This talk is amazing. We’ve got it backwards by trying to work harder in order to be happier. Neuroscience has shown that if you are happier you will work harder. You might need to watch this a few times to catch all the incredible applications, I know I will.
Is there anything better than your favorite spaghetti sauce? Ok maybe. But, spaghetti sauce has to be in your top 10 at least! The only question is ……. Prego vs. Ragu?
Check out this informative (if not life-changing) Ted Talk by Malcolm Gladwell and see what conclusion you come to.
Galatians 5:22 “But the fruit of the Spirit is love, joy, peace, longsuffering, gentleness, goodness, faith”
He’s known throughout the world as THE great civil rights leader. He influenced presidents, politics, media, education, and the entire way we think about freedom and equality. As a result we have a holiday and about 10,000 roads (ok maybe that’s an exaggeration) named after him. No matter how you slice it, Dr. Martin Luther King, Jr. was an incredible leader. But why was he such an effective leader? He wasn’t the only educated leader of the day, and he certainly wasn’t the only one who suffered in a pre-civil rights America. The answer is, in part at least, his ability to communicate. He caught our imagination and painted a picture of how things COULD be. He inspired us when he spoke and made us want to take action. We can learn a lot from Dr. King and how he communicated.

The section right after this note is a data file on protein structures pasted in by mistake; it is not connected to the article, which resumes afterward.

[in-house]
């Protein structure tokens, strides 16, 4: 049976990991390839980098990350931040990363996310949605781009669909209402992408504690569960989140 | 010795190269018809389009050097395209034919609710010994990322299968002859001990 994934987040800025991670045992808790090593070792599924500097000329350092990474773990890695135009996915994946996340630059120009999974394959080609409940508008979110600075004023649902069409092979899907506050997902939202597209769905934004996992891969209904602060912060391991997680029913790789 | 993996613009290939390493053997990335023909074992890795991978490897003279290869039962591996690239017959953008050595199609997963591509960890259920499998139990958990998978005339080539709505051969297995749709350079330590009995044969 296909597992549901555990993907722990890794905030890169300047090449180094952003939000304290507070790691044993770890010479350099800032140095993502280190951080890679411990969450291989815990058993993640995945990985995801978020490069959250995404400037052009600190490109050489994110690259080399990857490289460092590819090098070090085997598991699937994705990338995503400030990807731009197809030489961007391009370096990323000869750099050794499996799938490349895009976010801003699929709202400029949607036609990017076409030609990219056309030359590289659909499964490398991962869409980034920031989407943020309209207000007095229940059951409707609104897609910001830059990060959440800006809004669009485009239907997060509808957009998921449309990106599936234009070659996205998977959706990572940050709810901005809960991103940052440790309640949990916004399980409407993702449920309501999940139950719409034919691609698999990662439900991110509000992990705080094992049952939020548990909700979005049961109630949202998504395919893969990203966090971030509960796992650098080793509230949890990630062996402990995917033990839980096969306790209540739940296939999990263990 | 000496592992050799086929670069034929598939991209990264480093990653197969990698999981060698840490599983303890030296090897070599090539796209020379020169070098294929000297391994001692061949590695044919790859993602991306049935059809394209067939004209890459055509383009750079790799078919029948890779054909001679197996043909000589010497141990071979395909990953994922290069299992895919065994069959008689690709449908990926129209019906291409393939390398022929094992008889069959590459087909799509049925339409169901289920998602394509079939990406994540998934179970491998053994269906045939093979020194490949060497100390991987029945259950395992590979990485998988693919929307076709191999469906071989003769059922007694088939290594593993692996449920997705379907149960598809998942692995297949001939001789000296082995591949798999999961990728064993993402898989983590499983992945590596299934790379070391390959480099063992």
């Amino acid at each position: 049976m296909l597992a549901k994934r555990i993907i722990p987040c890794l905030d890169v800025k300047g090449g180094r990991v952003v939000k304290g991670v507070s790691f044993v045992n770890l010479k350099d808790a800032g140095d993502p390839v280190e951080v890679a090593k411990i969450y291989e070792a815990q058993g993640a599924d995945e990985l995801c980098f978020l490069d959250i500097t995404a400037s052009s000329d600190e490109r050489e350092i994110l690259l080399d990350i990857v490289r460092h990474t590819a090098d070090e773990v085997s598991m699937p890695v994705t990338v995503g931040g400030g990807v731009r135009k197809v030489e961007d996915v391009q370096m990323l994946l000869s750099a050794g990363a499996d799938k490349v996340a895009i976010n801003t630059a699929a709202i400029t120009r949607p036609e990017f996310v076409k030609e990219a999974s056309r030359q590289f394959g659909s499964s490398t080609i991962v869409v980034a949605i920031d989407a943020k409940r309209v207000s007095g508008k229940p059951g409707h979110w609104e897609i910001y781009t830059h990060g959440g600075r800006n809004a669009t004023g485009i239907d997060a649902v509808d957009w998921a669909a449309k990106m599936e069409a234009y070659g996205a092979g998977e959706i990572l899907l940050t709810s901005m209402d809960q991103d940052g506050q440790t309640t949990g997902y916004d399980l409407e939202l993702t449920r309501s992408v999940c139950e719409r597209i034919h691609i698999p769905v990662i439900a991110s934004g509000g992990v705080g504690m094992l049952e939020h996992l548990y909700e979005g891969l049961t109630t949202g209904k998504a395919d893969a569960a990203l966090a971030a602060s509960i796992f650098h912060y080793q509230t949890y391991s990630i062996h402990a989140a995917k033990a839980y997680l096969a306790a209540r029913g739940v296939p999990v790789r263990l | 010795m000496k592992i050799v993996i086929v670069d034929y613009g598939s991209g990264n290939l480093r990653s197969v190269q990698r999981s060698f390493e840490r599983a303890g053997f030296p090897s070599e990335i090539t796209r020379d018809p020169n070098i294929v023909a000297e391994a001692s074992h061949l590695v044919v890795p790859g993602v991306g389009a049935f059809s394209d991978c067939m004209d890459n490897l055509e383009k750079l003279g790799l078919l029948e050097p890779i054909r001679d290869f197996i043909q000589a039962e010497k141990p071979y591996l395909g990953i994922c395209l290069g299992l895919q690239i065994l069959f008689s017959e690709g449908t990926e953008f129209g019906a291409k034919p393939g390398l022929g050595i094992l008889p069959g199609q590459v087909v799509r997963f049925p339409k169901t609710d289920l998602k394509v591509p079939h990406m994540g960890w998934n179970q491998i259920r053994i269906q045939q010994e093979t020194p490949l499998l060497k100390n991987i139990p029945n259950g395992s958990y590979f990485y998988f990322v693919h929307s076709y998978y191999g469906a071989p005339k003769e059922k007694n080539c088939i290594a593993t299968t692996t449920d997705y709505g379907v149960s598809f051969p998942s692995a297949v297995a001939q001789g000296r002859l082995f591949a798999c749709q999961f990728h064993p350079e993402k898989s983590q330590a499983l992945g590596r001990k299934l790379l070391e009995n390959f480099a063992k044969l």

Communication is a vital (and often overlooked) ingredient for success. Dr. James Wetherbe of Texas Tech University asserts that eighty percent of our problems (individually and collectively) are not problems at all, they’re just MISUNDERSTANDINGS! Think of it, if you could communicate perfectly you would eliminate EIGHTY PERCENT of your problems. The American Assembly of Collegiate Schools of Business (AACSB) asked the most successful graduates from the top ten schools of business what the single most important leadership skill that lead to their success was. Their answer: interpersonal communication skills.
If something is important for leadership then you’ve got to assume that Jesus was amazingly good at it. And that is exactly the case with His communication skills. His teachings, stories and parables were timely, illustrative and inspiring. So much so, that we still quote them two thousand years after His life. And they are as relevant now as they were back then. I’d say that He definitely passed the communication test.